Bracing new Airmen for success

Master Sgt. Lance Hasz, 92nd Force Support Squadron career assistance advisor and Staff Sgt. Jonathan Allessie, 92nd FSS Airmen Leadership School instructor pose in front of the First Term Airmen Center sign Dec. 12, 2016 at Fairchild Air force Base, Wash. FTAC instructors assist new Airmen in acclimating to their new base and Air Force Life. (U.S. Air Force photo/Airman 1st Class Ryan Lackey)

Master Sgt. Lance Hasz, 92nd Force Support Squadron career assistance advisor and Staff Sgt. Jonathan Allessie, 92nd FSS Airmen Leadership School instructor pose in front of the First Term Airmen Center sign Dec. 12, 2016 at Fairchild Air force Base, Wash. FTAC instructors assist new Airmen in acclimating to their new base and Air Force Life. (U.S. Air Force photo/Airman 1st Class Ryan Lackey)

FAIRCHILD AIR FORCE BASE, Wash. -- New Airmen push through the rigors of basic training, learn skills via extensive technical training and then travel to their first duty station. At the cusp of finally beginning their new Air Force career, there is but one final hurdle: the First Term Airmen Course.

FTAC is an Air Force introduction class for all Airmen to attend upon arriving at their first duty station.

“FTAC consolidates everything a newly assigned first-term Airman must go through when they arrive on base,” said Master Sgt. Lance Hasz, 92nd Force Support Squadron career assistance advisor. “It’s designed to streamline the processing all the separate agencies require while simultaneously preventing those units from being inundated with new Airmen going to them individually.”

The course offers more than a neat stack of in-processing forms to work through. FTAC gives newcomers a chance to meet other Airmen like them, an inside knowledge of how to fully enjoy what the base and local area has to offer, the base command structure and who Airmen can go to for help.

“It was nice to meet people new to the base like me at FTAC, as I felt less alone whenever I saw them around base afterwards,” said Airman 1st Class Sydney Silvester, 92nd Operations Support Squadron weather forecaster. “Since Airmen come across command personnel so often at Fairchild, it was nice to meet some of the leadership at FTAC and put a face to their names so early on in my time here.”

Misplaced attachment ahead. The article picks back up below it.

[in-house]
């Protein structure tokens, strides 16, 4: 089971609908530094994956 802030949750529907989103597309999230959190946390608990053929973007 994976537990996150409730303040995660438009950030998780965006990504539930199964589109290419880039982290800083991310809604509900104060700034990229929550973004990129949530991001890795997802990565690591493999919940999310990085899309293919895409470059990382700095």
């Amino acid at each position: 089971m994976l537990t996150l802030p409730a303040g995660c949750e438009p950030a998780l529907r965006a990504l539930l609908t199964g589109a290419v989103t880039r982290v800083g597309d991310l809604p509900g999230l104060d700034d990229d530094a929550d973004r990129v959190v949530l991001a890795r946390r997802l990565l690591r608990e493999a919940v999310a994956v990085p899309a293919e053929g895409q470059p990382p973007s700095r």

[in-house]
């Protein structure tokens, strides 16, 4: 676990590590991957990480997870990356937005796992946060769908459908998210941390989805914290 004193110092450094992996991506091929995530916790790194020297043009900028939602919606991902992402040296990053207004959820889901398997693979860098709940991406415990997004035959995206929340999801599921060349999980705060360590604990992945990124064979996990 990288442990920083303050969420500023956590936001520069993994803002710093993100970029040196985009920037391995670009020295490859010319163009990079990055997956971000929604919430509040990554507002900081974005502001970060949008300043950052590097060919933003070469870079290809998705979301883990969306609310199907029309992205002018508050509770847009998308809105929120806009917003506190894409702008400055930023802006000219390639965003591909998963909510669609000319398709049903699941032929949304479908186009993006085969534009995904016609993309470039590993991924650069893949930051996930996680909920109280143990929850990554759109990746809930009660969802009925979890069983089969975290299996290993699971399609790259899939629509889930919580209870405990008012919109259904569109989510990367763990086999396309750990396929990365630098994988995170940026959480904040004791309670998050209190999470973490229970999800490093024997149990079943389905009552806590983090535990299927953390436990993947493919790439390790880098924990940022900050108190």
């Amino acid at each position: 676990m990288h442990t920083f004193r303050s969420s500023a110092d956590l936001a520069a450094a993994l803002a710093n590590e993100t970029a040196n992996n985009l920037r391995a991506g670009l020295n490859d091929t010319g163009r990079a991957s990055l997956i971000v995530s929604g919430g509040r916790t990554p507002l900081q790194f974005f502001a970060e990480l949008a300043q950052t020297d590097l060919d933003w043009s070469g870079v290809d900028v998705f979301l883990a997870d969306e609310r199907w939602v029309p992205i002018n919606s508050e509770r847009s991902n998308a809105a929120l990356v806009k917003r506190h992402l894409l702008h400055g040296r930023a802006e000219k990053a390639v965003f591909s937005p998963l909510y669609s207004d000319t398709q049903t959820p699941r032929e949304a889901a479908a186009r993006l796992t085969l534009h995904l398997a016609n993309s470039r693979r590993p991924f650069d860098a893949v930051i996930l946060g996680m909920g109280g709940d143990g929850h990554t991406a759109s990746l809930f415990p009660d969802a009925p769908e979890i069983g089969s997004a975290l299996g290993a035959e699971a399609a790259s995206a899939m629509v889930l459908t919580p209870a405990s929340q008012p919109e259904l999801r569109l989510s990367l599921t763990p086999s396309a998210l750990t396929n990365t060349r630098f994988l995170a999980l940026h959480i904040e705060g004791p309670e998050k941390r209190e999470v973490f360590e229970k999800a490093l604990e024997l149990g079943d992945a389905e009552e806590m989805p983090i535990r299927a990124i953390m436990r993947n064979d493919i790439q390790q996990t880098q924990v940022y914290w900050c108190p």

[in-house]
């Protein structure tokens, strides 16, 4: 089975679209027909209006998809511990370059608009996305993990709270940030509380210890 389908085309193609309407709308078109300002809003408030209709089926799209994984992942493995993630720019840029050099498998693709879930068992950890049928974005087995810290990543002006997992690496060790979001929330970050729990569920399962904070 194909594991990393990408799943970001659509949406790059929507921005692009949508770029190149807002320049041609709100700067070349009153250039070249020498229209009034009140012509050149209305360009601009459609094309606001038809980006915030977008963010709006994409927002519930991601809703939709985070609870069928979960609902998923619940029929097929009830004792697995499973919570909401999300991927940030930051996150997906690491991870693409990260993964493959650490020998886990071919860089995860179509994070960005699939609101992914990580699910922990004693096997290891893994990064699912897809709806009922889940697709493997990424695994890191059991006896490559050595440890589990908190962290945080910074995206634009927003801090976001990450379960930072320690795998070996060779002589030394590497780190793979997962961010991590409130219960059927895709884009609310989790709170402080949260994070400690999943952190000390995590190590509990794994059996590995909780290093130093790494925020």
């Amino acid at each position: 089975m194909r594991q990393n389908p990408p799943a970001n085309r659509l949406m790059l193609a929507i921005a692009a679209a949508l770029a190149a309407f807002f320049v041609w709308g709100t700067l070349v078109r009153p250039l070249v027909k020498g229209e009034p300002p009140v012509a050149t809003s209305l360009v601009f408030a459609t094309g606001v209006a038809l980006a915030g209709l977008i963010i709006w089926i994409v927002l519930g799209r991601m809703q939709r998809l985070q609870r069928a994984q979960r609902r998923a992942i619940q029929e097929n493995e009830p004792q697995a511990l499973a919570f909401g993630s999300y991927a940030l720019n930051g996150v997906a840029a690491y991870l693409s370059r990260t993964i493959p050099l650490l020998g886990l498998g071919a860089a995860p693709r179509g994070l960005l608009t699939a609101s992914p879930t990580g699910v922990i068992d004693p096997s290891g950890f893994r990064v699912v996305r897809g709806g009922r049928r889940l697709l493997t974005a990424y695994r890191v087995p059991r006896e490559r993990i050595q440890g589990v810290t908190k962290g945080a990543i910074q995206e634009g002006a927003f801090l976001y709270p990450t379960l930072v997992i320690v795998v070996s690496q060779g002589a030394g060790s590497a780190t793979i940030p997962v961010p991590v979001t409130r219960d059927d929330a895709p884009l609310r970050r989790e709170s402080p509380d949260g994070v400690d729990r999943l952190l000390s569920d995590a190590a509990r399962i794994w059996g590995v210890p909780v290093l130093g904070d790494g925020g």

The course is a vital “coming of age” talk with typically younger Airmen who are on their own for the first time.

“The Airmen coming through FTAC haven’t had to adapt to a new base before, nor know what real Air Force life is, so they don’t typically know what to do,” said Staff Sgt. Jonathan Allessie, 92nd Force Support Squadron Airmen Leadership School instructor. “Here they get a chance to meet and speak with critical people on base who will help them move in the right direction.”

Airmen are provided with tips on how to manage finances, how to balance work and play, relationship advice for married couples, coping with parenthood and much more.

Some Airmen might throw away their money on luxuries or simply overspending, often because they never sat down to discuss their finances with a knowledgeable person, so FTAC helps raise the fiscal awareness Airmen need, Allessie said.

FTAC instructors said they enjoy the opportunity to impart wisdom onto new Airmen and dispel any misconceptions they may have had after basic and technical training. Airmen are encouraged to ask about anything that concerns them to ease the transition to their new home and workplace.

“The idea is to help them avoid some hard lessons that may occur from a general lack of knowledge. We as instructors get to tell them our experiences so they can learn from our mistakes,” Hasz said. "It’s a rare opportunity to get into the heads of new Airmen and shed light on what they can expect to encounter in daily military life."

“With FTAC we get to clear up all of the things the recruiter didn’t get to tell them about, such as thinking they should internalize everything and not talk about their feelings,” Allessie said. “After FTAC, they know there are people here to assist them with any stress happening in their lives and they don’t have to hold it all in to be a good Airman.”

The overriding goal of the course is to set up new Airmen for career success at their critically important first assignment.

“FTAC is not all about the briefs,” Allessie said. “It’s about getting in that one snippet of information that will help you for the rest of your career.”